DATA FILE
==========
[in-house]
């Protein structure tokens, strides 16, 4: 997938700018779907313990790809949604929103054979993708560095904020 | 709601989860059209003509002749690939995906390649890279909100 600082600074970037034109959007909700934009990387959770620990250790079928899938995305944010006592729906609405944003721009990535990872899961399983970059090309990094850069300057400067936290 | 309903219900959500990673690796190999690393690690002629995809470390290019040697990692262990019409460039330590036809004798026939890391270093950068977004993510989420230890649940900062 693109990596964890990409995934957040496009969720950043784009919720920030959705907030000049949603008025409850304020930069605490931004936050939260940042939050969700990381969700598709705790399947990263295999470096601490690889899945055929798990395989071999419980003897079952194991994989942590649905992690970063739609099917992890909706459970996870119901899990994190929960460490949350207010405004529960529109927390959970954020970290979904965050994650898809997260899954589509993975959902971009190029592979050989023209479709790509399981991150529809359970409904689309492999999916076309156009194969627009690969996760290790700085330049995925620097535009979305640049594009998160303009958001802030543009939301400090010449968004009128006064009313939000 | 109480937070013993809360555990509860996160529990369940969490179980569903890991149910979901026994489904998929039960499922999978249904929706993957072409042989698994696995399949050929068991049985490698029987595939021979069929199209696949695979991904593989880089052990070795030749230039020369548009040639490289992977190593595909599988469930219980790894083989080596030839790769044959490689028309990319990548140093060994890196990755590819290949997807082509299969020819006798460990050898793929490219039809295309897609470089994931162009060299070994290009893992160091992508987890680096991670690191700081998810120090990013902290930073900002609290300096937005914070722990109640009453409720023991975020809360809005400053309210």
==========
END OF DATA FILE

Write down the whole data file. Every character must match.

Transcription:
[in-house]
């Protein structure tokens, strides 16, 4: 997938700018779907313990790809949604929103054979993708560095904020 | 709601989860059209003509002749690939995906390649890279909100 600082600074970037034109959007909700934009990387959770620990250790079928899938995305944010006592729906609405944003721009990535990872899961399983970059090309990094850069300057400067936290 | 309903219900959500990673690796190999690393690690002629995809470390290019040697990692262990019409460039330590036809004798026939890391270093950068977004993510989420230890649940900062 693109990596964890990409995934957040496009969720950043784009919720920030959705907030000049949603008025409850304020930069605490931004936050939260940042939050969700990381969700598709705790399947990263295999470096601490690889899945055929798990395989071999419980003897079952194991994989942590649905992690970063739609099917992890909706459970996870119901899990994190929960460490949350207010405004529960529109927390959970954020970290979904965050994650898809997260899954589509993975959902971009190029592979050989023209479709790509399981991150529809359970409904689309492999999916076309156009194969627009690969996760290790700085330049995925620097535009979305640049594009998160303009958001802030543009939301400090010449968004009128006064009313939000 | 109480937070013993809360555990509860996160529990369940969490179980569903890991149910979901026994489904998929039960499922999978249904929706993957072409042989698994696995399949050929068991049985490698029987595939021979069929199209696949695979991904593989880089052990070795030749230039020369548009040639490289992977190593595909599988469930219980790894083989080596030839790769044959490689028309990319990548140093060994890196990755590819290949997807082509299969020819006798460990050898793929490219039809295309897609470089994931162009060299070994290009893992160091992508987890680096991670690191700081998810120090990013902290930073900002609290300096937005914070722990109640009453409720023991975020809360809005400053309210």